Ugly Duckling Presse

One and One Less
One and One Less

David Grubbs & Eli Keszler

Poetry/Music/Sound Art | $30 $25
Spring 2017
Buy"The listener wins again."
One and One Less is the first collaboration between David Grubbs and Eli Keszler and the first release in the UDPR series.

One and One Less consists of a performance and an installation, both of which draw upon a single source text—David Grubbs’s ongoing One Poem, and the LP is split between these two forms: the live performance for reader (Grubbs) and percussionist (Keszler), and a recording of the installation version from the MIT List Visual Arts Center.

The original installation (at the MIT List Visual Arts Center from October 10, 2014 to January 4, 2015 as part of the show Open Tunings) used recorded excerpts from One Poem to trigger a range of mechanical strikes within seven custom-made, sculptural sound boxes, each of which contained an elaborate mechanism of motors and speakers built by Keszler that acoustically filtered the voice, creating a constantly changing composition—one equally verbal and percussive. Subsequent to the live performance, the installation at MIT was intended as an aural afterimage, in which the clean visual disposition of the gallery space was contradicted by the intensity of the acoustically produced sound field.

This LP is printed in a limited edition of 300 copies and includes an insert with the text of David Grubb's poem-in-progress.

UDPR is a vinyl record series for the sound of poetry, curated by Michael Barron for Ugly Duckling Presse.

Excerpt ˇ

Excerpt

Two breaths vectored

Two breaths insensate

Two breaths just sliding past

Two breaths shaped and detached

Two breaths set on glide, the both unaware

Two breaths exiting opposite, and neither moves the other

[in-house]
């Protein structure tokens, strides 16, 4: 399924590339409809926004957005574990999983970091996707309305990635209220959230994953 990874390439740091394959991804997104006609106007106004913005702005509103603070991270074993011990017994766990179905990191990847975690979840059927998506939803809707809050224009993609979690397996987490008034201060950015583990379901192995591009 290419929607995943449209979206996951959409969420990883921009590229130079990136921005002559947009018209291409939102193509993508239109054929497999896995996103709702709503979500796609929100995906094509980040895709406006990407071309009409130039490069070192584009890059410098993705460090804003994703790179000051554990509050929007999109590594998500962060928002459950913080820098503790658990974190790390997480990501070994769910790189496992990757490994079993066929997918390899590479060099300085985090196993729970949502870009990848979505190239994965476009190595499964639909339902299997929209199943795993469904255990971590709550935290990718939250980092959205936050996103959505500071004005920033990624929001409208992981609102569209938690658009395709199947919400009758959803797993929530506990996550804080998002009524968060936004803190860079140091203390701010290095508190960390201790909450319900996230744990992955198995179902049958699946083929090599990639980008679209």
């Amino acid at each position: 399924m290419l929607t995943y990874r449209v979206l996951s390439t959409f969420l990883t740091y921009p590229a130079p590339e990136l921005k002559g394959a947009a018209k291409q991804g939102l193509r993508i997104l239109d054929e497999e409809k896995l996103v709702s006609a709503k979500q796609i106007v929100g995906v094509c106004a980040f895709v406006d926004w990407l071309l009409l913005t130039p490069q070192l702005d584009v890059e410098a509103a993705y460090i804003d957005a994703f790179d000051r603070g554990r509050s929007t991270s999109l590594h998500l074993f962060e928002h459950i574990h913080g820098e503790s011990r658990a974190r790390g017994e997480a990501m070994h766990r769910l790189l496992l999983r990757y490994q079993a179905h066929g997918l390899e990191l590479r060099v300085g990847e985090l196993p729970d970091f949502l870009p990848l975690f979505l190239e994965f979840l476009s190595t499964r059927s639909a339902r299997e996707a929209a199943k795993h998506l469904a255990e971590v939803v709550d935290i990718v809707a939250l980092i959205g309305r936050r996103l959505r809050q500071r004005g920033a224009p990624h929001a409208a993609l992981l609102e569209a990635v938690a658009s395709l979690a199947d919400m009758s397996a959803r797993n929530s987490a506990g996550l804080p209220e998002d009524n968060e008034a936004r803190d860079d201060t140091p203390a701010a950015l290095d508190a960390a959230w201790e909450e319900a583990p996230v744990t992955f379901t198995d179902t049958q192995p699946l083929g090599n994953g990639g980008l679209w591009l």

Close ˆ

About the Author

David Grubbs
Photo credit: Christelle Perrin
David Grubbs is Professor of Music at Brooklyn College and the Graduate Center, CUNY. At Brooklyn College he also teaches in the MFA programs in Performance and Interactive Media Arts (PIMA) and Creative Writing. He is the author of Records Ruin the Landscape: John Cage, The Sixties, and Sound Recording (Duke University Press). Grubbs has released twelve solo albums and appeared on more than 150 commercially-released recordings. He is known for his cross-disciplinary collaborations with poet Susan Howe, visual artists Anthony McCall, Angela Bulloch, and Stephen Prina, and choreographer Jonah Bokaer. His work has been presented at the Guggenheim, MoMA, the Tate Modern, and the Centre Pompidou. Grubbs was a member of the groups Gastr del Sol, Bastro, and Squirrel Bait, and he has performed with the Red Krayola, Will Oldham, Tony Conrad, Pauline Oliveros, and Loren Connors, among many others. He is a grant recipient from the Foundation for Contemporary Arts; a contributing editor in music for BOMB Magazine; director of the Blue Chopsticks record label.
Eli Keszler
Photo credit: Christelle Perrin
Eli Keszler is a New York-based artist, composer, and percussionist who situates his practice within the intersections of architecture, performance, installation, notation, and composition. Keszler’s installations and visual work have appeared at the Victoria & Albert Museum, MIT List Visual Arts Center, The Kitchen, South London Gallery, Barbican, Luma-Foundation, Tectonics Festival Reykjavik, and Centraal Museum in Utrecht among many others. Keszler has toured extensively throughout Europe, Asia and the United States, performing solo and in collaboration with artists such as Christian Wolff, Phill Niblock, Tony Conrad, Oren Ambarchi, Joe McPhee, Jandek, Roscoe Mitchell, Anthony Coleman, T Model Ford, and Ilan Volkov with the Icelandic Symphony Orchestra. His writing and work has appeared in BOMB Magazine, The New York Times, Wire Magazine, Frieze, and Modern Painters. He has received commissions and awards from Gaudeamus, National Public Radio, and the Foundation For Contemporary Art. Keszler is a graduate of the New England Conservatory of Music.

Advance Praise

[praise David Grubbs]

Grubbs has self-consciously split his brain to exacerbate the essential creative conflict, the experimental academic battling the sentimental artist on a darkling plain. The listener wins again. —Stewart Lee, Sunday Times

[praise for Eli Keszler]

Few artists have courted chaos as diligently and scientifically as the percussionist and composer Eli Keszler. —Steve Smith, (New York Times re